It is said, adversities make you tougher, and it seems the phrase is true for trees as well. Scientists from the Princeton University have found out that trees that grow in forests which are prone to fires, have a thicker bark. In a future, where global warming could lead to warmer climates, the study of trees and their barks could help find out which of them would survive well when the forests become more prone to fires.
What do tree barks do?
Like our skin, the most basic function of the bark of the tree is to protect the delicate internal organs of this living form. Some of the essential functions of a tree bark are,
- Protecting the tree from scorching sun
- Protecting from dry winds
- Protecting from herbivores that can easily eat the inner, juicy sap of the tree
- Protecting from fungi
However, different climate conditions, heat, cold, rains etc., change the quality of the barks to help the trees better survive in those typical conditions. For example, Birch tree bark is high in volatile oils and is water proof and resistant to decay. The bark of Oak trees are very high in Tannin content that makes them resistant to insect attacks. Bark of pine trees are known to be thick to provide extra protection from fires.
Barks also provide shelter and protection to insects, a source of food for some animals.
The fire resistant trees
Adam Pellegrini, a NOAA Climate and Global Change Postdoctoral Fellow at Stanford University and his fellow researchers studied trees and their bark thickness in the African savannas, the forest of North America, trees from tropical rainforests and 572 other tree species in various parts of the world.
“We found large-scale evidence that bark thickness is a fire-tolerance trait, and we showed this is the case not just in a particular biome such as a savanna, but across different types of forests, across regions and across continents,” said Pellegrini.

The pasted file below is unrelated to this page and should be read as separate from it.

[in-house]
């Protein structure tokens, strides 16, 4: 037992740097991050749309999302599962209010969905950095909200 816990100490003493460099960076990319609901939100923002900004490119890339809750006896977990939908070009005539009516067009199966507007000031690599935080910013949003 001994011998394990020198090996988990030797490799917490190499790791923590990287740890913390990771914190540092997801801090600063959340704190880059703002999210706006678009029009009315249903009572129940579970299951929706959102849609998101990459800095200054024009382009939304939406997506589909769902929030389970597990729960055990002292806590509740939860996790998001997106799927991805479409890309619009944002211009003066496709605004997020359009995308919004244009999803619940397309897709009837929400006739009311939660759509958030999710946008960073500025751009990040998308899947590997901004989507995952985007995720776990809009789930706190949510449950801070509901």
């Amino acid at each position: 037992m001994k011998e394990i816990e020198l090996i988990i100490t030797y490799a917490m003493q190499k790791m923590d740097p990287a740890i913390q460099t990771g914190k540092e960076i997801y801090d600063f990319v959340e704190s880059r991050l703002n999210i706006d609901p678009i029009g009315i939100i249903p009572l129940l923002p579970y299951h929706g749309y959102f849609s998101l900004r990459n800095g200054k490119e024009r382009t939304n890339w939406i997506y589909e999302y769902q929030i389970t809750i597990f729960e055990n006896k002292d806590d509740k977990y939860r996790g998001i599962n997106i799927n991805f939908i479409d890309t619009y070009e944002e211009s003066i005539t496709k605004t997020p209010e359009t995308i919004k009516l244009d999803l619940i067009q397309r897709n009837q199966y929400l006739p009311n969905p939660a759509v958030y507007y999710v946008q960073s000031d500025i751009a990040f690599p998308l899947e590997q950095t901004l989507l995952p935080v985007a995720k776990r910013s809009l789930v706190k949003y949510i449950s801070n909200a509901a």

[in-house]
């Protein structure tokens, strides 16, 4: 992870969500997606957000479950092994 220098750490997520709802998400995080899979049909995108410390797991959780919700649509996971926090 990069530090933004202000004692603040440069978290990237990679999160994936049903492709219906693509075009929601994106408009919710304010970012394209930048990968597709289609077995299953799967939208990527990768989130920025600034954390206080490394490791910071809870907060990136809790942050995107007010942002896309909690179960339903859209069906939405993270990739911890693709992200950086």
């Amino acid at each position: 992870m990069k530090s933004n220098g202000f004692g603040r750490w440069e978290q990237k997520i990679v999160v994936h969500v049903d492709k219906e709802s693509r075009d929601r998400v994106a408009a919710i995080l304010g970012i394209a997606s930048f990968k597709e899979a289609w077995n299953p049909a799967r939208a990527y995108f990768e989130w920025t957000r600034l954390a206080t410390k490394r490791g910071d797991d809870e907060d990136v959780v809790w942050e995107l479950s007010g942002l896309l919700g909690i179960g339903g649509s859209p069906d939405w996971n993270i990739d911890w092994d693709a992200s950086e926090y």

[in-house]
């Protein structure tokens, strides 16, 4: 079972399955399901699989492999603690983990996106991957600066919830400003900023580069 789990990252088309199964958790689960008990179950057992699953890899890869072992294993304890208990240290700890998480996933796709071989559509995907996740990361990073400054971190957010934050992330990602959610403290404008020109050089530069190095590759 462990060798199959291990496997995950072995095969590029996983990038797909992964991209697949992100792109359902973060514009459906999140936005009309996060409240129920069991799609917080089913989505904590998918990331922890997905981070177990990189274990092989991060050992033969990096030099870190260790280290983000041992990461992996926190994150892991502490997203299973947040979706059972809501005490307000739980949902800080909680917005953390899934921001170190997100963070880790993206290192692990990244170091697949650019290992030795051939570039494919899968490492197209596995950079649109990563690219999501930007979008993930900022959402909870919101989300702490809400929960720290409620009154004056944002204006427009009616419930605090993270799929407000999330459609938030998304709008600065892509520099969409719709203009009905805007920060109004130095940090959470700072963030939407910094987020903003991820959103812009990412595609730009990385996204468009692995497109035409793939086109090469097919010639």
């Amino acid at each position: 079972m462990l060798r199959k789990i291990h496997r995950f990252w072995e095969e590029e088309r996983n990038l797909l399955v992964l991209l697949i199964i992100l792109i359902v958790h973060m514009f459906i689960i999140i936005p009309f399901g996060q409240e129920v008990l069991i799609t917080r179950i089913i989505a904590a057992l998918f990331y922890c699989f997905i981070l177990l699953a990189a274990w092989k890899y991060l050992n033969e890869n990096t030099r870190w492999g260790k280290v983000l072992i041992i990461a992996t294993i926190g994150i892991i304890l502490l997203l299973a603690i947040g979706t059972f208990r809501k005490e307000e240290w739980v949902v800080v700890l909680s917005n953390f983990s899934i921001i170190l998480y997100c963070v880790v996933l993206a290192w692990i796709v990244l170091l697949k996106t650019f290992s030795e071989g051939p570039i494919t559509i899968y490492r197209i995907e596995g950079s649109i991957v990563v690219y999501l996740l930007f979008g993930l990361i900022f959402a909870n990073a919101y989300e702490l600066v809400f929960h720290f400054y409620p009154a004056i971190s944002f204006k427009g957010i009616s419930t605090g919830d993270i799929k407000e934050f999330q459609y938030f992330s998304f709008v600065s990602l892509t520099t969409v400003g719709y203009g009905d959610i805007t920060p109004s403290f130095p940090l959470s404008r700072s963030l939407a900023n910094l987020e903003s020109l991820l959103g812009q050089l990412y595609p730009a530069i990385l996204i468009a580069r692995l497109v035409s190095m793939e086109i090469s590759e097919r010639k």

The scientist believes that this is a crucial factor which needs to be added when studying global climate modules. The team clearly found that no matter which species, trees that grew in forests that were more prone to wild fires and had less seasonal rainfall had bark thickness more than those trees of similar species that grew in tropical rainforests where forestfires were not a big threat.
The research therefore suggests that trees from tropical rainforests with thinner bark could have a tougher time in the future to adjust to warmer weather and frequent forest fires.
Future of ecosystems with global warming
The important outcome of this study that effects all of us is this – Rainforests like the Amazon which is known as the lungs of the planet and providing more than 20 % of the world’s oxygen or the Western Ghats closer home, are under serious threat as Earth becomes warmer.
The trees in these forests are vulnerable to wildfires more than their counterparts in other ecosystems like the savanna as the tree barks are thinner here.
Tim Coulson, a professor of zoology at Oxford University, said that the study illustrates how climate change could create conditions that already-endangered ecosystems cannot withstand.
“As periods of drought begin to be seen more frequently in tropical forests — the lungs of our planet — the risk that these ecosystems will burn increases,” said Coulson.
“Because the species found there are not well-adapted to cope with fire, the consequences could be devastating,” he said. “[This] work highlights that the changes we are making to our climate can put ecosystems at risk to factors, such as fire, that they are poorly equipped to deal with.”